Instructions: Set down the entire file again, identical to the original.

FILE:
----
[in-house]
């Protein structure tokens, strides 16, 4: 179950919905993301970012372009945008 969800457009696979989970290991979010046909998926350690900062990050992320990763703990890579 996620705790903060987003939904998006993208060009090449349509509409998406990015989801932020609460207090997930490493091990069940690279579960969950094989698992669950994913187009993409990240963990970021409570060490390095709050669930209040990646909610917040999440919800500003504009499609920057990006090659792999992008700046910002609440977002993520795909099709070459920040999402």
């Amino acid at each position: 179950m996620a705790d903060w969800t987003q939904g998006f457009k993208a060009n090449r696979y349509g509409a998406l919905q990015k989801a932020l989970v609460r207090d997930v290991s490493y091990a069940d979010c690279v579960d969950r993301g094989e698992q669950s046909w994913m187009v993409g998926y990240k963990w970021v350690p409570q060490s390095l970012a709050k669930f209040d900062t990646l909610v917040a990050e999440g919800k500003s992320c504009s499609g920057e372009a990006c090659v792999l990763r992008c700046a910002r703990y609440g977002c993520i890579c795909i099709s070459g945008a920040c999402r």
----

[in-house]
């Protein structure tokens, strides 16, 4: 179950919905993301970012372009945008 969800457009696979989970290991979010046909998926350690900062990050992320990763703990890579 996620705790903060987003939904998006993208060009090449349509509409998406990015989801932020609460207090997930490493091990069940690279579960969950094989698992669950994913187009993409990240963990970021409570060490390095709050669930209040990646909610917040999440919800500003504009499609920057990006090659792999992008700046910002609440977002993520795909099709070459920040999402």
């Amino acid at each position: 179950m996620a705790d903060w969800t987003q939904g998006f457009k993208a060009n090449r696979y349509g509409a998406l919905q990015k989801a932020l989970v609460r207090d997930v290991s490493y091990a069940d979010c690279v579960d969950r993301g094989e698992q669950s046909w994913m187009v993409g998926y990240k963990w970021v350690p409570q060490s390095l970012a709050k669930f209040d900062t990646l909610v917040a990050e999440g919800k500003s992320c504009s499609g920057e372009a990006c090659v792999l990763r992008c700046a910002r703990y609440g977002c993520i890579c795909i099709s070459g945008a920040c999402r």